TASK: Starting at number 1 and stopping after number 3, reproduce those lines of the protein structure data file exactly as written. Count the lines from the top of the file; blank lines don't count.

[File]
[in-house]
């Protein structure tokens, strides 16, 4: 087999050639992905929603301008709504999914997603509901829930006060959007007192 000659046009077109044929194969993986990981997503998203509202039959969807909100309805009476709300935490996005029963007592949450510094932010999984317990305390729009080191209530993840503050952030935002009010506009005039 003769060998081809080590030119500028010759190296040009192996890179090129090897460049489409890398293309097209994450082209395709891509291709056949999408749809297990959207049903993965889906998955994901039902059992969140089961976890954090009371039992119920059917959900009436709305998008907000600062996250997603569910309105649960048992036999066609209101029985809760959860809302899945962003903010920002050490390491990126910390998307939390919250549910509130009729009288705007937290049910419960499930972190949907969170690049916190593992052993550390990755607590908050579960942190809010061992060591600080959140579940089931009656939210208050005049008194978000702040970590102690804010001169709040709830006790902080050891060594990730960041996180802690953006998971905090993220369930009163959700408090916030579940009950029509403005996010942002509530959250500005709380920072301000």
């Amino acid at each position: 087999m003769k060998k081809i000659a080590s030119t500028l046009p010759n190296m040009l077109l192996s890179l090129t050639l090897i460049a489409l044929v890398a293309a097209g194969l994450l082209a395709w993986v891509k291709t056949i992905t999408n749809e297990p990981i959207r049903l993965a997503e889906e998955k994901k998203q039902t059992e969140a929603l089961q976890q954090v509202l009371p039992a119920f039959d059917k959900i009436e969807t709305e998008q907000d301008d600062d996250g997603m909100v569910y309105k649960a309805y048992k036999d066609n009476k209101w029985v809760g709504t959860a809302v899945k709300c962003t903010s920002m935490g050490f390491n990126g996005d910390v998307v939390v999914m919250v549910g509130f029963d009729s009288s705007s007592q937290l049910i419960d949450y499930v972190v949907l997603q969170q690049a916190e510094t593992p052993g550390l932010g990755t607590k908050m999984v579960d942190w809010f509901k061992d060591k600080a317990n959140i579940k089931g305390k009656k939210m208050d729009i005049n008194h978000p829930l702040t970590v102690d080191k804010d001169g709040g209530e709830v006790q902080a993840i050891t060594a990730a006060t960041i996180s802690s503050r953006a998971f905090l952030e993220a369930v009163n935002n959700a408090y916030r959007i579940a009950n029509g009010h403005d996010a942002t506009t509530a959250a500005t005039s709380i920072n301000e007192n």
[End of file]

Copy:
[in-house]
């Protein structure tokens, strides 16, 4: 087999050639992905929603301008709504999914997603509901829930006060959007007192 000659046009077109044929194969993986990981997503998203509202039959969807909100309805009476709300935490996005029963007592949450510094932010999984317990305390729009080191209530993840503050952030935002009010506009005039 003769060998081809080590030119500028010759190296040009192996890179090129090897460049489409890398293309097209994450082209395709891509291709056949999408749809297990959207049903993965889906998955994901039902059992969140089961976890954090009371039992119920059917959900009436709305998008907000600062996250997603569910309105649960048992036999066609209101029985809760959860809302899945962003903010920002050490390491990126910390998307939390919250549910509130009729009288705007937290049910419960499930972190949907969170690049916190593992052993550390990755607590908050579960942190809010061992060591600080959140579940089931009656939210208050005049008194978000702040970590102690804010001169709040709830006790902080050891060594990730960041996180802690953006998971905090993220369930009163959700408090916030579940009950029509403005996010942002509530959250500005709380920072301000």
């Amino acid at each position: 087999m003769k060998k081809i000659a080590s030119t500028l046009p010759n190296m040009l077109l192996s890179l090129t050639l090897i460049a489409l044929v890398a293309a097209g194969l994450l082209a395709w993986v891509k291709t056949i992905t999408n749809e297990p990981i959207r049903l993965a997503e889906e998955k994901k998203q039902t059992e969140a929603l089961q976890q954090v509202l009371p039992a119920f039959d059917k959900i009436e969807t709305e998008q907000d301008d600062d996250g997603m909100v569910y309105k649960a309805y048992k036999d066609n009476k209101w029985v809760g709504t959860a809302v899945k709300c962003t903010s920002m935490g050490f390491n990126g996005d910390v998307v939390v999914m919250v549910g509130f029963d009729s009288s705007s007592q937290l049910i419960d949450y499930v972190v949907l997603q969170q690049a916190e510094t593992p052993g550390l932010g990755t607590k908050m999984v579960d942190w809010f509901k061992d060591k600080a317990n959140i579940k089931g305390k009656k939210m208050d729009i005049n008194h978000p829930l702040t970590v102690d080191k804010d001169g709040g209530e709830v006790q902080a993840i050891t060594a990730a006060t960041i996180s802690s503050r953006a998971f905090l952030e993220a369930v009163n935002n959700a408090y916030r959007i579940a009950n029509g009010h403005d996010a942002t506009t509530a959250a500005t005039s709380i920072n301000e007192n």